US President Donald Trump on May 20 announced a possible revival of “face to face “ meeting of the G7 nations after earlier cancelling in-person gathering in the wake of coronavirus pandemic. Taking to Twitter, the American leader said that he was “considering” to reschedule the G7 meet on “same or similar date” at Camp David, near Washington DC. In his tweet, he also reckoned that an in-person meet would be a symbol of “normalisation”.
Now that our Country is “Transitioning back to Greatness”, I am considering rescheduling the G-7, on the same or similar date, in Washington, D.C., at the legendary Camp David. The other members are also beginning their COMEBACK. It would be a great sign to all - normalization!— Donald J. Trump (@realDonaldTrump) May 20, 2020
Earlier in March, Trump cancelled a physical meeting of the G7 leader scheduled to be held in June and held the meetings on the virtual platforms. The 'emergency meet' heald on March 16 marked the first time the G7 leaders came together to discuss the efforts to defeat the coronavirus. Trump had come under fire in the previous meet as world leaders made it clear that medical firms must share and coordinate research on Coronavirus vaccines rather than provide products exclusively to one country.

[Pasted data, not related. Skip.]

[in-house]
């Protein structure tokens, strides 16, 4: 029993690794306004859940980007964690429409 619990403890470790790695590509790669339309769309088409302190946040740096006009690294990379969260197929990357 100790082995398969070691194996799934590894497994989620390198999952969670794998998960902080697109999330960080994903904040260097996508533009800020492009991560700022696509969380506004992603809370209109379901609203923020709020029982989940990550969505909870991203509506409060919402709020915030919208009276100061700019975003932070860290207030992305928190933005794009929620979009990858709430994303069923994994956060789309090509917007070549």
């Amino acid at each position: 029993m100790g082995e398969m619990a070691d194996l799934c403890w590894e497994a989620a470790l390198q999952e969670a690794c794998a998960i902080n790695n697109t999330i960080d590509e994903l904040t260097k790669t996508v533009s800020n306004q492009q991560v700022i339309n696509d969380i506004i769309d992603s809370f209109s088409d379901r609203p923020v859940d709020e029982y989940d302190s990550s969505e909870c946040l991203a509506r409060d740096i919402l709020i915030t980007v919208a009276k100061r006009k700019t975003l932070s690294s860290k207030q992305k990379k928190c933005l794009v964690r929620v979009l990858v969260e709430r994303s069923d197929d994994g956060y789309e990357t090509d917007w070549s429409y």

A follow-up meeting was held on April 16 to discuss and coordinate the national responses to the Coronavirus outbreak. Following the meeting, the White House in a statement said that the leaders coordinated the reopening of their economies after the coronavirus pandemic and ensured "trusted supply chains" in the future. The G7 consists of the United States, Britain, Canada, France, Germany, Italy, and Japan and also gets representation of the European Union.
In his tweet, Trump also mentioned that the country was "transitioning towards greatness" again. However, the COVID-19 pandemic does not seem to lessen its wrath over Americans. The coronavirus pandemic has resulted in 1,551,853 infected cases across the US territory, data from John Hopkins University stated. All 50 US states have sought to re-open at least partially as of May 20, although the nation's capital and its surrounding suburbs remain largely shuttered.